Diagnose This! He’s (or she’s!) back! From the brink of death, at the mouth of starvation, Dr. Anon has returned. The famous world-class doctor gives us some of his personal history and answers some very troubling medical questions.... For as long as I can remember, I have always wanted to become a Gynaecologist. While all the other children built spaceships and pretended to be astronauts traversing the mysterious and dangerous terrains of intergalactic planets, I spent my days quietly locked in my room with the curtains pulled, examining an infinite number of pictures and videos of the human vagina. Picture after picture, video after video, I grew more fascinated by the exotic planet-like organism festooned upon the crotches of our female brethrens. I was never in it for the fame or money, or the sheer audacity one could conjure at a moment’s notice by simply donning a white lab coat and stethoscope. No, for me, it was always about helping a female in need; a damsel in distress if you will.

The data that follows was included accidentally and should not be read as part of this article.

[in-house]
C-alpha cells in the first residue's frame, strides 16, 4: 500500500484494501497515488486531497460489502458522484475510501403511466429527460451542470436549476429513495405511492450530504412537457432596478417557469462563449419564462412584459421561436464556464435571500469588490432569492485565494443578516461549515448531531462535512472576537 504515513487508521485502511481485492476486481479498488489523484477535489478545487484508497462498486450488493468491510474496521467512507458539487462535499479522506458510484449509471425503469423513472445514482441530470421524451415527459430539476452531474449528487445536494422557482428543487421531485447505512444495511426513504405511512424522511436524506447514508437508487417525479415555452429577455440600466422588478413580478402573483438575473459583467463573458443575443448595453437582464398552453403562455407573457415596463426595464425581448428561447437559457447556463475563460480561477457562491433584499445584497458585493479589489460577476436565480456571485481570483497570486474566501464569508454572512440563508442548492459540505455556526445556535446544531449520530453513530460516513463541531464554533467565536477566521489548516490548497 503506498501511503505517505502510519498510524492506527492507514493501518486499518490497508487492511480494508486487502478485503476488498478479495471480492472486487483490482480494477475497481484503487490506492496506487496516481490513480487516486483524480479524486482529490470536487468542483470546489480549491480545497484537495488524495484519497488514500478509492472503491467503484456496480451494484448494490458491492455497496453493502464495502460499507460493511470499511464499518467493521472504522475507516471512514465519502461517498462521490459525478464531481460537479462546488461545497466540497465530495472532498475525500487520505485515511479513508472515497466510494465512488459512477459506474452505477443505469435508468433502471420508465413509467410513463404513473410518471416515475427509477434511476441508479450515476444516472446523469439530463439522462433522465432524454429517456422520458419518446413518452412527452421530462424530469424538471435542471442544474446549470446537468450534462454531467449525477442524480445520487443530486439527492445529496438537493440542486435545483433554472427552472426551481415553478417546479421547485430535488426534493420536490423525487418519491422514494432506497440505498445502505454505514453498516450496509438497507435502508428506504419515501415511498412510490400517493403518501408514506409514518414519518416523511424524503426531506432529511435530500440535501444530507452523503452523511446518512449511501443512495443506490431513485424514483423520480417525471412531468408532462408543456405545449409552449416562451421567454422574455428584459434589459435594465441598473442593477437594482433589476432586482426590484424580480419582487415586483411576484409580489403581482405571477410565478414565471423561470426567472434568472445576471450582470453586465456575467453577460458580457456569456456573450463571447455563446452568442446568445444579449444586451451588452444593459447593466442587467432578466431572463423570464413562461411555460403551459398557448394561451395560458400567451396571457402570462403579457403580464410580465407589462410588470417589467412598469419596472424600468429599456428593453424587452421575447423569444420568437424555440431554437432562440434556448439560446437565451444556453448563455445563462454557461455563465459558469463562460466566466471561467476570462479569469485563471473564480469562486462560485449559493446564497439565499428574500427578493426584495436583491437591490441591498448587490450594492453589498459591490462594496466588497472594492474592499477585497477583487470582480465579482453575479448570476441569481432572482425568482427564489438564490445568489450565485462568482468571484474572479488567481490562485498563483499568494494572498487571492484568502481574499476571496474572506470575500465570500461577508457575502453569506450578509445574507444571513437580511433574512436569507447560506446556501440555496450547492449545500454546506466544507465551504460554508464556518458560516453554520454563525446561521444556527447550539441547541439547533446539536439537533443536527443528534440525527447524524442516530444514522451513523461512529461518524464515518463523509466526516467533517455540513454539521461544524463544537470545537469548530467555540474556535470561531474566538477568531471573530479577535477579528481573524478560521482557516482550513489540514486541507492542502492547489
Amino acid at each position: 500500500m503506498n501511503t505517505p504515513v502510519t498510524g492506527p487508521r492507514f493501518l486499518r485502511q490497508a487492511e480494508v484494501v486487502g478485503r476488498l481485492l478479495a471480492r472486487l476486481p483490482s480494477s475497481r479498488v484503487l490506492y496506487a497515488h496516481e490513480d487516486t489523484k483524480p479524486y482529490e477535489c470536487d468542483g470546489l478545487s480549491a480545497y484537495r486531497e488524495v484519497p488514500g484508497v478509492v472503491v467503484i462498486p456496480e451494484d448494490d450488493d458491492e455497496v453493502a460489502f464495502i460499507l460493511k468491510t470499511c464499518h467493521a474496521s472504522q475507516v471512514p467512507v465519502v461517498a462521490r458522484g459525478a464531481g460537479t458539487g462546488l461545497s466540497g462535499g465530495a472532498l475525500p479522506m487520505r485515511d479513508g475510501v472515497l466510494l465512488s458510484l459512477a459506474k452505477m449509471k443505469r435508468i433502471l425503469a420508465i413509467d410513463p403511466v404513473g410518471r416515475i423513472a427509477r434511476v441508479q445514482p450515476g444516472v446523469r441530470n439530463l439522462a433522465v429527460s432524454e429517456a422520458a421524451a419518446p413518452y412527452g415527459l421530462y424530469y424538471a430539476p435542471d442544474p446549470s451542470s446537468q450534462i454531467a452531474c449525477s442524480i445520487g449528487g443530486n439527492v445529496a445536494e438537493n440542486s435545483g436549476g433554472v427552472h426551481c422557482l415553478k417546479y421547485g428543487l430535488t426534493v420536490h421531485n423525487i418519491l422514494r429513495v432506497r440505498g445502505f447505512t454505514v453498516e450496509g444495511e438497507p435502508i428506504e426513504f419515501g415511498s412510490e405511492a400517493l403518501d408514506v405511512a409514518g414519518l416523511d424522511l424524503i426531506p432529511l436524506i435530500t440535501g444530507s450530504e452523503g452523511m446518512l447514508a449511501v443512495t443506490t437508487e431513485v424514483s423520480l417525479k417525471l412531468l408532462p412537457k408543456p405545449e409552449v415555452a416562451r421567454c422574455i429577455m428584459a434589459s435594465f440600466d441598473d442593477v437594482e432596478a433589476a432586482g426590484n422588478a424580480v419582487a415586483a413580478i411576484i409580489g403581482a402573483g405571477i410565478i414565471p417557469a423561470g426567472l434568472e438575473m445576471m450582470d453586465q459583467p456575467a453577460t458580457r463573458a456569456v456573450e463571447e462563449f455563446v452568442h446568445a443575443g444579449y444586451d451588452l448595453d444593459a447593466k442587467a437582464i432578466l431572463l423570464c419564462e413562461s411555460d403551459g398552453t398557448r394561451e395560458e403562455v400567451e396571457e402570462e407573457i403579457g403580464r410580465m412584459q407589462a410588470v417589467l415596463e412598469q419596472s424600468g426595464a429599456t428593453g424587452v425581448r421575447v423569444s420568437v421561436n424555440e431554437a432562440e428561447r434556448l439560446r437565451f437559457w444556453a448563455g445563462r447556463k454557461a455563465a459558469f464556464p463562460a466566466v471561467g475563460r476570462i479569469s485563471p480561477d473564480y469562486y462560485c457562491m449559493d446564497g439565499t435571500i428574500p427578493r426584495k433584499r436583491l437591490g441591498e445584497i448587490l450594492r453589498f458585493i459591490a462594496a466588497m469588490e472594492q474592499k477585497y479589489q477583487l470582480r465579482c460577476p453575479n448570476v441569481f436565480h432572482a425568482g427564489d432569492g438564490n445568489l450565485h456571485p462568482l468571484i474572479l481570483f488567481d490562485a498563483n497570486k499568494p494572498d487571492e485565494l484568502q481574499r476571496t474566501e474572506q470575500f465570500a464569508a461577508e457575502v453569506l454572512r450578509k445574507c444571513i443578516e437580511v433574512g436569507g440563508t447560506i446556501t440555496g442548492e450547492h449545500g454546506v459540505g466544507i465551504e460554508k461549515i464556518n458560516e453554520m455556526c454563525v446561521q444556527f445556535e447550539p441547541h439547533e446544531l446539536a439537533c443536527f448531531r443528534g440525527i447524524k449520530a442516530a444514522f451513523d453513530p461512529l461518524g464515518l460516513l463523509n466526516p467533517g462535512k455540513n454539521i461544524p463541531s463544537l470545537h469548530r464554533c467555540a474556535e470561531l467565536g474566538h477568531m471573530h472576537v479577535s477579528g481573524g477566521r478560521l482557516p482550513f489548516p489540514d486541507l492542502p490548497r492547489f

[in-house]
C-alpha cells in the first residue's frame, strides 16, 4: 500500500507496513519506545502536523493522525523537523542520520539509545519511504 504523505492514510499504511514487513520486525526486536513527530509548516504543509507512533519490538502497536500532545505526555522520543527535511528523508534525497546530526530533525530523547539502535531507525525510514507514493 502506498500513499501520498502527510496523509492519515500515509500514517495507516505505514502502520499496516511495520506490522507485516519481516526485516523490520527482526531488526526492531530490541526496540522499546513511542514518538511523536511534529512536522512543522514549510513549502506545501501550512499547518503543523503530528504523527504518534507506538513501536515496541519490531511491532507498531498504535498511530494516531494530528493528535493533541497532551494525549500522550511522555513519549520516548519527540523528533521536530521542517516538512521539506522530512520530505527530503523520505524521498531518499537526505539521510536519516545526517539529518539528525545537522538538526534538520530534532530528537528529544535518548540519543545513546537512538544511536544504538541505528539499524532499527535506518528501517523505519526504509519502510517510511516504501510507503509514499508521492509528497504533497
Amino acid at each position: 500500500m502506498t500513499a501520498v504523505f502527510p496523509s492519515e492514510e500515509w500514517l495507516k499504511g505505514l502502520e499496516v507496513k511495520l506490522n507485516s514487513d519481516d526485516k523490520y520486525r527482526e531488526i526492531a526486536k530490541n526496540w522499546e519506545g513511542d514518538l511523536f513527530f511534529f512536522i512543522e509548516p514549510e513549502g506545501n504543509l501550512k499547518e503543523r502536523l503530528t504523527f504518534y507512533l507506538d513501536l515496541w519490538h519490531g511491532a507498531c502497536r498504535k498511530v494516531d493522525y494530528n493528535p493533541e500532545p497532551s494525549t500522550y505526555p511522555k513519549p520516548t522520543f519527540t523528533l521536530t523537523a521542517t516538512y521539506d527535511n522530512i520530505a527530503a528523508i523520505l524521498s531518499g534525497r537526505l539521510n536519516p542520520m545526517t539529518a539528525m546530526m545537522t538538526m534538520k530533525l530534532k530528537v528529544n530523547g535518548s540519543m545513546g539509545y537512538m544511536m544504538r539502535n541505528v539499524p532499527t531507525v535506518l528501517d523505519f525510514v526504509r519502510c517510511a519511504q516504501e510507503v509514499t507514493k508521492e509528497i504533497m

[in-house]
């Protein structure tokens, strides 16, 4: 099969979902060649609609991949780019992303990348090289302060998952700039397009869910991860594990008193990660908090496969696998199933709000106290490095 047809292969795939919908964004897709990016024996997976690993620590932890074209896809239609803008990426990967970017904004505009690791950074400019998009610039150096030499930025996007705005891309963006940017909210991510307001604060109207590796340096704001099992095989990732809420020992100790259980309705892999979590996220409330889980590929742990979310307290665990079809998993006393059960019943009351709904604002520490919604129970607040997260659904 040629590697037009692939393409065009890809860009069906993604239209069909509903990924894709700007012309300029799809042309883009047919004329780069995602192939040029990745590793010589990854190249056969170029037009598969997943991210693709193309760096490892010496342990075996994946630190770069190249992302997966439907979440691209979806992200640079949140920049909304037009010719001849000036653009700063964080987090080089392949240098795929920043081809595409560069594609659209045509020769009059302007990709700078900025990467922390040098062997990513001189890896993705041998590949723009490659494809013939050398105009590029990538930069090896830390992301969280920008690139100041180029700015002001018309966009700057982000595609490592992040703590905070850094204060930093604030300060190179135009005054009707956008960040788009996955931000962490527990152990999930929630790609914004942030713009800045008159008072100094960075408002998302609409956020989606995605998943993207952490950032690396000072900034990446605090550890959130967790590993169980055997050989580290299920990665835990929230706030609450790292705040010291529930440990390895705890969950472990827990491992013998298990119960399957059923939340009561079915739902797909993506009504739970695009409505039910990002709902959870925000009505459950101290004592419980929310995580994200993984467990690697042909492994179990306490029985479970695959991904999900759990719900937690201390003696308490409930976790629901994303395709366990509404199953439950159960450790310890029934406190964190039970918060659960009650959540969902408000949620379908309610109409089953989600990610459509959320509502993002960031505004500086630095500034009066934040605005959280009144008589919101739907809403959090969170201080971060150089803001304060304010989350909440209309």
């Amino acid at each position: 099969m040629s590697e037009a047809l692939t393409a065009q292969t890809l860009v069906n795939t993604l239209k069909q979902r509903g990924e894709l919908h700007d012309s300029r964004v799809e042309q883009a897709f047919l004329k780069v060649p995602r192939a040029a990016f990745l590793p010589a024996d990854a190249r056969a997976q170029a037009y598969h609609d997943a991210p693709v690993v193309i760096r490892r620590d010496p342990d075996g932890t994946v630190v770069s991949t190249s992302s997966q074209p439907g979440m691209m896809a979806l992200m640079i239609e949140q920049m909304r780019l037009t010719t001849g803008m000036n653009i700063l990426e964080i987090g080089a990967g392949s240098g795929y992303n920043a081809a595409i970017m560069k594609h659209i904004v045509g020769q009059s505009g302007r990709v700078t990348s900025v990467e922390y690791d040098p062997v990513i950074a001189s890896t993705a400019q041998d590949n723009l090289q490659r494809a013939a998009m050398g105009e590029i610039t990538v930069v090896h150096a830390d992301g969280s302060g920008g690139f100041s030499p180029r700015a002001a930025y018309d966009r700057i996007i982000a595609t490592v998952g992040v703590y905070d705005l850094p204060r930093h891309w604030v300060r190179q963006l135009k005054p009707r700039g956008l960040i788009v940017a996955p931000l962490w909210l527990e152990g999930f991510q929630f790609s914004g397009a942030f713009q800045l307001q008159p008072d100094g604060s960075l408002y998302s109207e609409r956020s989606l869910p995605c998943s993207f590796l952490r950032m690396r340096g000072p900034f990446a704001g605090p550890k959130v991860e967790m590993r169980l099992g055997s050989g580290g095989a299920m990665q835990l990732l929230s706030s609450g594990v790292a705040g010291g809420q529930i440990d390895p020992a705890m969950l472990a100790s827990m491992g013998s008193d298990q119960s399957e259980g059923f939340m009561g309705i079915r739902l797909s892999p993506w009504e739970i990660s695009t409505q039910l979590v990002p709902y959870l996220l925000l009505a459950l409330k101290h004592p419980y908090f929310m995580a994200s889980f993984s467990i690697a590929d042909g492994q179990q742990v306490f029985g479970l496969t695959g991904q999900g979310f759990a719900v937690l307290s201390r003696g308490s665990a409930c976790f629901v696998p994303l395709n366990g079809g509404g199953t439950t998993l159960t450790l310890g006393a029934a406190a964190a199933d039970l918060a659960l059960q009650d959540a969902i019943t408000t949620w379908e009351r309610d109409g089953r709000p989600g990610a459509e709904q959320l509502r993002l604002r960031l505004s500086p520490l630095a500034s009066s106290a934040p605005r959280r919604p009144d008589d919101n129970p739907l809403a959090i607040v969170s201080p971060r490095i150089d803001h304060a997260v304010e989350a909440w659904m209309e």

in the form of bacteria and helping the general public with their numerous vaginal issues, but by night I was sneaking off to Area 51, to help the Quasarians breed a new generation in preparation for the violent, hostile and unmerciful takeover of our dear planet. However, recently there has been an influx of client accusations of sexual misconduct from both institutions and due to the overwhelming number of out of court settlements I have been liable to honour, I have been forced to make ends meet by answering your general health and medical enquiries to pay off these, “unfortunate” allegations. ------------------------